Will Teenage Minimum Wage Hurt The Poor?

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Talk to any restaurant owner and you’ll immediately get two comments: “Covid was H-E-double toothpicks” and “We might not survive Albany’s minimum wage mandate.”

Of course, both points cover many different types of businesses, but it’s the latter sentiment that impacts businesses that rely on entry level workers to butter their bread, especially restaurants (yes, the metaphor was slyly chosen).

Interestingly enough, up until 100 years ago, the Supreme Court deemed minimum wage laws illegal. In 1923 the Supreme Court declared it “simply and exclusively a price-fixing law.” Once FDR threatened to pack the Court, the justices began changing their tune. In 1937, the Court birthed the “living wage” concept when it decided “a single employee was helpless in dealing with an employer… he was dependent ordinarily on his daily wage for the maintenance of himself and family.”

Few would argue that the cost of living in New York City and its surrounding environs far exceeds that of Western New York. Albany practically acknowledged this when it raised the minimum wage to a “living wage” a few years back. The raise became effective quickly down state. In our neck of the woods, it rolled out slowly over several years.

But it rolled out nonetheless.

Now, this has been explained on these Commentary pages before (see “Lemonade, Minimum Wage and Daddy’s Tough Decision,” Mendon-Honeoye Fall-Lima Sentinel, May 4, 1989), but almost any honest economist will tell you raising the minimum wage never works.

You’re smart enough to know this without the need of asking an economist. The proof it doesn’t work is evident to all. What more evidence do you need to understand raising the minimum wage is a failed policy than the simple fact that they keep raising it. If it really worked, they wouldn’t need to raise it again.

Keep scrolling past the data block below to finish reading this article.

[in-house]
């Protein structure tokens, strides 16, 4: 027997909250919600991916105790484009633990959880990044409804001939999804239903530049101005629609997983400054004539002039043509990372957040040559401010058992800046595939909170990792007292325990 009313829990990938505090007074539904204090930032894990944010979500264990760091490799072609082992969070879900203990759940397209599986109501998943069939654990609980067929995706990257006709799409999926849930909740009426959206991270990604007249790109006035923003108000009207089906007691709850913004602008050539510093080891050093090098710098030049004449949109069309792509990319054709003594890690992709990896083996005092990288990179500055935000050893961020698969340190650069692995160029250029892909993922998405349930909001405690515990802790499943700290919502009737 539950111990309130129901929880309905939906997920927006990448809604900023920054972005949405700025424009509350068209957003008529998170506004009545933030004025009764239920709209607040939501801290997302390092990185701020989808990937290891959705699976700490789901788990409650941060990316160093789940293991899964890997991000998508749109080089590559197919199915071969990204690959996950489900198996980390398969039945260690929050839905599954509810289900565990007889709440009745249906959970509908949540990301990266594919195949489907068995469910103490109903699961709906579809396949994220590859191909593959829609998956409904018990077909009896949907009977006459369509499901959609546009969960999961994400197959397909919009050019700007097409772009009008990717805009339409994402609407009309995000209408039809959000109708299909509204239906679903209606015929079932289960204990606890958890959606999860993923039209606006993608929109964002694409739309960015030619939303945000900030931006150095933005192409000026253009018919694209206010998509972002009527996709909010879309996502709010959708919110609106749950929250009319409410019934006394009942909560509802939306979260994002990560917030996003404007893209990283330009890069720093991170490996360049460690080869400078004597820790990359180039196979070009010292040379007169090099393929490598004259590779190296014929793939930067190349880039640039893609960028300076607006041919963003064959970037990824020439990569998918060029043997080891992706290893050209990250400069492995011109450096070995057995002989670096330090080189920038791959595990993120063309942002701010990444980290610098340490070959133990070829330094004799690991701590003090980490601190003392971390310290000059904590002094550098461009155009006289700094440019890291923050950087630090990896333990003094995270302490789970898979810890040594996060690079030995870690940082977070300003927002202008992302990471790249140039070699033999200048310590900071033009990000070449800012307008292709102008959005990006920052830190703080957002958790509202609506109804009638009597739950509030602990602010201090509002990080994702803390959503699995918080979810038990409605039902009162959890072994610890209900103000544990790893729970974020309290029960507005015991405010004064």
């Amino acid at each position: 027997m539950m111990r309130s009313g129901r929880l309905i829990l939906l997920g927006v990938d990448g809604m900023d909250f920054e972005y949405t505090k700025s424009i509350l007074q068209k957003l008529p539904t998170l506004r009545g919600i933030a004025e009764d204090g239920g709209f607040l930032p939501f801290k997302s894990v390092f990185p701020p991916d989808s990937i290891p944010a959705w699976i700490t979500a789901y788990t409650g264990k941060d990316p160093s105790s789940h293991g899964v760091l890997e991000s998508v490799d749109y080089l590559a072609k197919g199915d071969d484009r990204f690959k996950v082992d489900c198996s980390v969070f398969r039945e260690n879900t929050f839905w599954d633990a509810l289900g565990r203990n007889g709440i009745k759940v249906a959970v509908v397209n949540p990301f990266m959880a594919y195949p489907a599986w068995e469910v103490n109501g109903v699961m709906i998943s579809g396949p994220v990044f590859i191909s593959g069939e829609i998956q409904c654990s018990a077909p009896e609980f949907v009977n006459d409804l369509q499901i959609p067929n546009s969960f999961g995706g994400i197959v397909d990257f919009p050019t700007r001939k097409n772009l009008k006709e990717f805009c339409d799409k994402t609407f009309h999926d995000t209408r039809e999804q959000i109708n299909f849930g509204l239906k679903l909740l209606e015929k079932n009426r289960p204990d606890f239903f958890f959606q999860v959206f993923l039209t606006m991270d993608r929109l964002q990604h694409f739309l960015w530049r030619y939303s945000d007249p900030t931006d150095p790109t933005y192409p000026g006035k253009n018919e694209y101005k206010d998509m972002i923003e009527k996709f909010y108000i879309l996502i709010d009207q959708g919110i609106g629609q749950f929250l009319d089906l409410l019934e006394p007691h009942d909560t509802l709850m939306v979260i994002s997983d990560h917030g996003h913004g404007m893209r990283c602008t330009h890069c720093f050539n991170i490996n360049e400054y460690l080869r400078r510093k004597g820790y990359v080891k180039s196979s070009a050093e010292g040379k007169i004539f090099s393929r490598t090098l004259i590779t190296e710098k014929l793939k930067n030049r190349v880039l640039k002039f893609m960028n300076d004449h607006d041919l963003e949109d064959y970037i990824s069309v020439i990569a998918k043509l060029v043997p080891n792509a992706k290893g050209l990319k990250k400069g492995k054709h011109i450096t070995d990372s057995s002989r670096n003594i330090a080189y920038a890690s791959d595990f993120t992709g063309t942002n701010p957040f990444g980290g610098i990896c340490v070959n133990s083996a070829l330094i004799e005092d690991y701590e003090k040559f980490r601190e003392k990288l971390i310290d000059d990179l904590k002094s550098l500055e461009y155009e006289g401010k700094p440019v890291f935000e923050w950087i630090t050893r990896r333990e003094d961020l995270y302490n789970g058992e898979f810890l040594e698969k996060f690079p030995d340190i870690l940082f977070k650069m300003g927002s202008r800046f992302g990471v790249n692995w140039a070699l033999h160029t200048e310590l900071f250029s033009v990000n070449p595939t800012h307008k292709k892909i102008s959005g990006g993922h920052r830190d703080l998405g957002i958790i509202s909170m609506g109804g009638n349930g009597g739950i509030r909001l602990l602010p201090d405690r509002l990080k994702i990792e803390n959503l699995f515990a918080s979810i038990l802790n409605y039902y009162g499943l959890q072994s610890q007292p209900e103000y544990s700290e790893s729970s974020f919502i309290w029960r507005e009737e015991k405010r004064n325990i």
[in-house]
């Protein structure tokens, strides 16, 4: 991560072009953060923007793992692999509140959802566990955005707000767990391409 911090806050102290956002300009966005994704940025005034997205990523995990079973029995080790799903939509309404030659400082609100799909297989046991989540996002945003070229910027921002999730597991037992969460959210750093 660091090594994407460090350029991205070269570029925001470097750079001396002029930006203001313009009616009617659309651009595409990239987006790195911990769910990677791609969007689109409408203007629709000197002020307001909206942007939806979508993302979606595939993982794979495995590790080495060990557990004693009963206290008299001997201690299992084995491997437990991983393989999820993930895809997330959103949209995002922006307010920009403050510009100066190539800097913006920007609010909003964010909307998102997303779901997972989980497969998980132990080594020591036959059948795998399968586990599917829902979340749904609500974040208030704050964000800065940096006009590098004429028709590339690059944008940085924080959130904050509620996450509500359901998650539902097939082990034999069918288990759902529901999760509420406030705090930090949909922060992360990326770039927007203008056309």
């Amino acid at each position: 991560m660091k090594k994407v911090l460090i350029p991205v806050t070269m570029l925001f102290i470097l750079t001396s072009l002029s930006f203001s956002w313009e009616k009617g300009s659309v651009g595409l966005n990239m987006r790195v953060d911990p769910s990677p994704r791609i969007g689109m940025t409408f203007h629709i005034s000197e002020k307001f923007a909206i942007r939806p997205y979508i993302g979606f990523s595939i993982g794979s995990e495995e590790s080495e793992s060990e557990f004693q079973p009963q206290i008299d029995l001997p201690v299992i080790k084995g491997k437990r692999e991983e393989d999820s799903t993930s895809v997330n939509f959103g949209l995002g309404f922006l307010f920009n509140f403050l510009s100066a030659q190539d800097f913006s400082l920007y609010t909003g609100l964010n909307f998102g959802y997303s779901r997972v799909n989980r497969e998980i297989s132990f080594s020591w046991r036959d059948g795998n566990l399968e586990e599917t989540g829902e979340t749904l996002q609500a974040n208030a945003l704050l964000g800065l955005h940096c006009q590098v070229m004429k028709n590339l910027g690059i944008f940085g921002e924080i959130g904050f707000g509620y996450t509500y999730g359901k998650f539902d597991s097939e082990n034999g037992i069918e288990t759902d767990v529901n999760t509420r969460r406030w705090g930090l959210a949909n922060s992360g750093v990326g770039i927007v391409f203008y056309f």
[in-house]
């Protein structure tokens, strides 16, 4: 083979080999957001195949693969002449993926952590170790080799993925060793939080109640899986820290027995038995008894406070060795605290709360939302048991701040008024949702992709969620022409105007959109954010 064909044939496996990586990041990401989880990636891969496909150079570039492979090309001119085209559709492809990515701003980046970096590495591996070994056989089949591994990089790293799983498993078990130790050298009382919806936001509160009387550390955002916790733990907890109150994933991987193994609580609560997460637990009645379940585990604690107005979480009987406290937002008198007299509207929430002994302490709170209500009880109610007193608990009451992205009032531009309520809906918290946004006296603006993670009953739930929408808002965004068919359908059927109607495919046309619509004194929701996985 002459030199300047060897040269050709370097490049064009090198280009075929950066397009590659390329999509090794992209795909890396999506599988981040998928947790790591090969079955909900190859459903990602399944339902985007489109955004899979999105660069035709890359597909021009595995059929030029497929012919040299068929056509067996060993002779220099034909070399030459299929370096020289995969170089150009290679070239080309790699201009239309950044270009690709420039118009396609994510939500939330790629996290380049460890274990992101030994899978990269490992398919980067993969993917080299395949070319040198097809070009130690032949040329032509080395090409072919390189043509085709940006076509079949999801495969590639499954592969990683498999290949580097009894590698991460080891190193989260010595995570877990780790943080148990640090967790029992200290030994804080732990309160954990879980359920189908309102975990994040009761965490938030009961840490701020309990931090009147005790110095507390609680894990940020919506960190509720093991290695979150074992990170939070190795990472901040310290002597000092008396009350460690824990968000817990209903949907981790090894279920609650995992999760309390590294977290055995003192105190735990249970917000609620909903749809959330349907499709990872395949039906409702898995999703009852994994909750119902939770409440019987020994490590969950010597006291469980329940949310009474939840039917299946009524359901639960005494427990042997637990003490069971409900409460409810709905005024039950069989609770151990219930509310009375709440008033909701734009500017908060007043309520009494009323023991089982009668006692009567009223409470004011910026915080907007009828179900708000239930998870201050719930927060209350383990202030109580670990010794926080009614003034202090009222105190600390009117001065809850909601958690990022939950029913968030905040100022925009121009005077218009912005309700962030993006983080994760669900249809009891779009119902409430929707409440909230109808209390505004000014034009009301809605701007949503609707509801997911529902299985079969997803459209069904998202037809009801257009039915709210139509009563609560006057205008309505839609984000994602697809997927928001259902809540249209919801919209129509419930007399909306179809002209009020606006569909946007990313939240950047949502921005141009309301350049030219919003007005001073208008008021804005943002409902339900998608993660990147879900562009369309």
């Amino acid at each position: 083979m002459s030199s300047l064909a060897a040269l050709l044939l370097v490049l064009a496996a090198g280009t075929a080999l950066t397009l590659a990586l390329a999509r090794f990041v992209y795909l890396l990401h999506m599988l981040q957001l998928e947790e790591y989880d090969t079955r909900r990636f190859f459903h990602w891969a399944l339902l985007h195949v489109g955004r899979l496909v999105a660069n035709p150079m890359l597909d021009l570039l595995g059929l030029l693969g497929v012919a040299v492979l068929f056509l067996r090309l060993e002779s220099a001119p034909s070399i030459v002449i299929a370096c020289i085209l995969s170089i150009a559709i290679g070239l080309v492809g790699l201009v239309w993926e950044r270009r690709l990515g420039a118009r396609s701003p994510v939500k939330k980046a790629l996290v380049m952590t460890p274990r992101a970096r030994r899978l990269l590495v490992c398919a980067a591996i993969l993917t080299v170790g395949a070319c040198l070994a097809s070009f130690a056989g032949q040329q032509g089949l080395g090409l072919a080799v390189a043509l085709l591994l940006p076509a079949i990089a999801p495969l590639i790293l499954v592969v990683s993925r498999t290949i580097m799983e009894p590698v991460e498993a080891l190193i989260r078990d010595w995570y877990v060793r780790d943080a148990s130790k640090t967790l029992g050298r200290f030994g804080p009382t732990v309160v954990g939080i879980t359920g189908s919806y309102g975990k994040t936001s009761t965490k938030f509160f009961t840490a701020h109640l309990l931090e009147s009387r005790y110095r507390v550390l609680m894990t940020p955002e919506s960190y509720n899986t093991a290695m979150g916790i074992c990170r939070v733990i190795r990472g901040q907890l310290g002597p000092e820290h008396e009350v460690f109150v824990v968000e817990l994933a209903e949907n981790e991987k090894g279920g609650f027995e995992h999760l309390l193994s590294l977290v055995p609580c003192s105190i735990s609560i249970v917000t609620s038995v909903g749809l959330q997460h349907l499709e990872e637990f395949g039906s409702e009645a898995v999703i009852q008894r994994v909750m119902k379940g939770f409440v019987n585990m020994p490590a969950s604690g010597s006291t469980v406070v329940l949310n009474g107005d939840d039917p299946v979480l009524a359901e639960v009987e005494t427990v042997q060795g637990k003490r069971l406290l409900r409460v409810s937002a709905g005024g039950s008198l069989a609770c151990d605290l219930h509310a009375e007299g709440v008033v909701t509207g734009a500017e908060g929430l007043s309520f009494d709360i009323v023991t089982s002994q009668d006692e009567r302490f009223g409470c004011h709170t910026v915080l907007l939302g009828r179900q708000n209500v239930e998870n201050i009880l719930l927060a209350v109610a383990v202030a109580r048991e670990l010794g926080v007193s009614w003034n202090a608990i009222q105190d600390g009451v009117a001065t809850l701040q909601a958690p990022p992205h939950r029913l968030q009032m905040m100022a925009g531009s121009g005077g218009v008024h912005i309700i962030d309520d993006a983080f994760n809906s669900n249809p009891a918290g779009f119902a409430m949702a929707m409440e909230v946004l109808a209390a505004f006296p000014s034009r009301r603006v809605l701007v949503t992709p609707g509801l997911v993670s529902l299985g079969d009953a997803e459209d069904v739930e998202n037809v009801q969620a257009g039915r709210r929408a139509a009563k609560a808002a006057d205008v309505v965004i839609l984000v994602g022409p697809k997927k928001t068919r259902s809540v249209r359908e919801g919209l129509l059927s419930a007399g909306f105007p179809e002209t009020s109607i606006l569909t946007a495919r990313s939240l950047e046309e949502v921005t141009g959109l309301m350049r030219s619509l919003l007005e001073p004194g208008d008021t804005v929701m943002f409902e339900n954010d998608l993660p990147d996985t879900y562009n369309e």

There’s worse news here.

It’s not that folks, and elected officials in particular, who are willing and enthusiastic members of the minimum wage cult don’t know economics (can anyone ever really know economics?). No, it’s much worse than that. It’s that they either don’t know or plainly choose to deny math.

And from this mathematical illiteracy spawns much of the economic myths the headlines of the national media swim in every day.

Never mind the minimum wage myth (for those who want to learn more about it, I’ve posted the link to the 1989 Sentinel article in the online version of this Commentary). I’ll add one thing, though, since it’s reflective of some of the current discussion (and I’m being charitable when I call it that).

Before I go any further, allow me a blunt caveat. What I’m about to say applies only to a mandated minimum wage. Wages can quickly exceed any mandated minimum wage when employers find there aren’t enough workers to fill the available job slots. That is a very different situation (and one that may exist in portions of our community) than the one that arises from a mandatory minimum wage.